K'ang-hsi was anxious that the impending negotiations with the Russians begin under the most favorable circumstances. The Russian survivors of the siege were notified that the Manchu troops were evacuating the area because of the arrival of the tsar's envoy to discuss peace. In this way K'ang-hsi hoped to avoid a third Albazin crisis. Vlasov learned of the Manchu departure in October 1687, and the new ambassador received a letter from Peking in January 1688 confirming the news. The military phase of the Amur confrontation between Russia and the Manchu Empire was now ended. It remained to seek a final solution at the peace table. The Russians claimed the Amur by right of colonization, a principle generally accepted in the West; the Manchus claimed it by virtue of their suzerainty over certain native tribes, a principle valid in the East Asian international system. Whereas the Ch'ing dynasty was prepared to grant Russia sufficient trading rights to take the persistent edge off Russian commercial hunger, it demanded in return Russian neutrality in Central Asia. Between the time of his appointment in 1686 and the opening of the Manchu-Russian conference at Nerchinsk in August 1689, Golovin received three sets of instructions. The ambassador was given maximal and minimal positions regarding the delimitation of the frontier. He was to begin by demanding that the Amur be made the border between the two empires. Yet if necessary, he was permitted to accept Albazin as the frontier, with the settlement remaining in Russian hands and the Russians retaining trading privileges throughout the Northern Manchurian river system.
The Manchu emperor issued his own instructions on May 30, 1688. According to them, Nerchinsk was the original camping-ground of the Mao-ming-an tribe, a Manchu tributary. Albazin was another tributary to the Ch'ing. Consequently, those areas were neither Russian nor uninhabited; they rightly belonged to the Manchus. The Amur River was even more important, however, than the immediate disposition of Nerchinsk and Albazin. As the upper and lower reaches of the Amur and all its tributaries were considered Manchu territory, "we cannot abandon them to Russia".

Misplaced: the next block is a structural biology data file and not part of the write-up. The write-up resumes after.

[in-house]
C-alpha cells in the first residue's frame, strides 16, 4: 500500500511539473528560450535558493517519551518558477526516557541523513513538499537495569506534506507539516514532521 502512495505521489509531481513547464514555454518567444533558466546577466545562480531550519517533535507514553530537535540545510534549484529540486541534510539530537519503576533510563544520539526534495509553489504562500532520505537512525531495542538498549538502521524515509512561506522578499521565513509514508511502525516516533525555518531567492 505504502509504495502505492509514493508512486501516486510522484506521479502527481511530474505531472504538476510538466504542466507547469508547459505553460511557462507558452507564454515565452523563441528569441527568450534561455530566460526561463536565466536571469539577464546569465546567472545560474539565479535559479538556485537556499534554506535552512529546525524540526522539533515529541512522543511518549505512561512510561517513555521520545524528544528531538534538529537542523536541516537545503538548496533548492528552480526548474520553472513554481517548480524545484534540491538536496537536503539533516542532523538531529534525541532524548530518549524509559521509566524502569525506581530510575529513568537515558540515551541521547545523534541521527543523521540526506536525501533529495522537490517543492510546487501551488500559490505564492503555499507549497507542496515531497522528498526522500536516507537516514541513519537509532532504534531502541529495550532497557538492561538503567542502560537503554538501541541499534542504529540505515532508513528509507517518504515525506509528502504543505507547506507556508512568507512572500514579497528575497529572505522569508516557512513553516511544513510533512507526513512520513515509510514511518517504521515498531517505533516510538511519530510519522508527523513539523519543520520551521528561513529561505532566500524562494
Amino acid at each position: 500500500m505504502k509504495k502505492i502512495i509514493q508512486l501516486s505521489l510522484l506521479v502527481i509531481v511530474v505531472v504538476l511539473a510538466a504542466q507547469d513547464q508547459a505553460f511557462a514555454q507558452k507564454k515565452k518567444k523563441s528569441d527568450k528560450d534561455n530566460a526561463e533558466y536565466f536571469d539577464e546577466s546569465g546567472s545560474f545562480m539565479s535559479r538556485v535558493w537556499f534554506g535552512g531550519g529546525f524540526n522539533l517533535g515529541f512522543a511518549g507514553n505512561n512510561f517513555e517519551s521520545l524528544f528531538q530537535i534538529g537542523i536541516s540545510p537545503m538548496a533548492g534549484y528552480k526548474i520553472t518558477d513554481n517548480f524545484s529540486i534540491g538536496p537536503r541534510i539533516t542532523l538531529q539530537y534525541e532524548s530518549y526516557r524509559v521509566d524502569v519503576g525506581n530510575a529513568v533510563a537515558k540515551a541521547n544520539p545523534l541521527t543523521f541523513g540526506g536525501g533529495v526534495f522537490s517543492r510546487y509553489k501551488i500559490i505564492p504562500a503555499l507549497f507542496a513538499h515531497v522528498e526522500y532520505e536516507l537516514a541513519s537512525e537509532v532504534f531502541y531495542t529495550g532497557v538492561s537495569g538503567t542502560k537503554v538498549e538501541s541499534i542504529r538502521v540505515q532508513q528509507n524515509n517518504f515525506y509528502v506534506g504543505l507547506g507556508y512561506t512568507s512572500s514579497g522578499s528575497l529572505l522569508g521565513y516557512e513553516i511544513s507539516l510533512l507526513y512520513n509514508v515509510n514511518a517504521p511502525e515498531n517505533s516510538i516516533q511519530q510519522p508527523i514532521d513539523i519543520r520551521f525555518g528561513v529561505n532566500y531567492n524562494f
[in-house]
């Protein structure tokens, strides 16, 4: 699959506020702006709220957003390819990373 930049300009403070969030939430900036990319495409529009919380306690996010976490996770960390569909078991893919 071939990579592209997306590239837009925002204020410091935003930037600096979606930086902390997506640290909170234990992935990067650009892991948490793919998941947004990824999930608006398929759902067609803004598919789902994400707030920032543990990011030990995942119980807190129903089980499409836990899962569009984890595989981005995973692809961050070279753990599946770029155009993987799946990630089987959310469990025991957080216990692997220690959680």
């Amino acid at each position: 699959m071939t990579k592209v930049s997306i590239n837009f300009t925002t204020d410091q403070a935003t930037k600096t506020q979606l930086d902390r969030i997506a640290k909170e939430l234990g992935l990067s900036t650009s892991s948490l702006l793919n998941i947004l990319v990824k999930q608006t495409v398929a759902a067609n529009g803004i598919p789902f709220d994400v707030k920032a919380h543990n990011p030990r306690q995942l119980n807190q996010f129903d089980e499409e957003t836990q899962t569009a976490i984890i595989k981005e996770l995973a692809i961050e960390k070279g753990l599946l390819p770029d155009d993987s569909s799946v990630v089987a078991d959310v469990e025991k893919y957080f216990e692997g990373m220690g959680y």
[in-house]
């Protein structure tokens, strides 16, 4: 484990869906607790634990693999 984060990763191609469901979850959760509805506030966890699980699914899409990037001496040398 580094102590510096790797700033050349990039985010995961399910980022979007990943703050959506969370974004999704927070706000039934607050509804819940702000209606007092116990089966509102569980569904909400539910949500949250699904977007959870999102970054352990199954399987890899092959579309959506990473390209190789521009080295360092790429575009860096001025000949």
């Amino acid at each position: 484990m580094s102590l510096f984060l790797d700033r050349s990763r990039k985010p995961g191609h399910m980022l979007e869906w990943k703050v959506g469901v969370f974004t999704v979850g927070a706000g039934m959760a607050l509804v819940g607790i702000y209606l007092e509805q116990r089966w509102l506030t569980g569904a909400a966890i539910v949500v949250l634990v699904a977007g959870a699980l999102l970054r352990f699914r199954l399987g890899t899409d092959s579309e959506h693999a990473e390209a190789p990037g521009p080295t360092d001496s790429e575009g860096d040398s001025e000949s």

First, the Amur and its tributaries were of strategic importance to the Manchus because they constituted one great river system providing access directly into the heart of Manchuria to the south and the Pacific to the East.
The final delineation of the frontier was a compromise more favorable to the Manchus than to the Russians. As K'ang-hsi authorized in his second set of instructions to Songgotu, the Russians kept Nerchinsk, and the frontier was drawn between it and Albazin. The inclusion of a clause dealing with the handling of fugitives and criminals in the future implied that Sino-Russian contact would increase. The treaty also made careful provision for the conduct of trade, stipulating that either empire's subjects were permitted to cross the frontier and carry on commerce provided they held proper passports. This point was a Manchu concession to the Russian.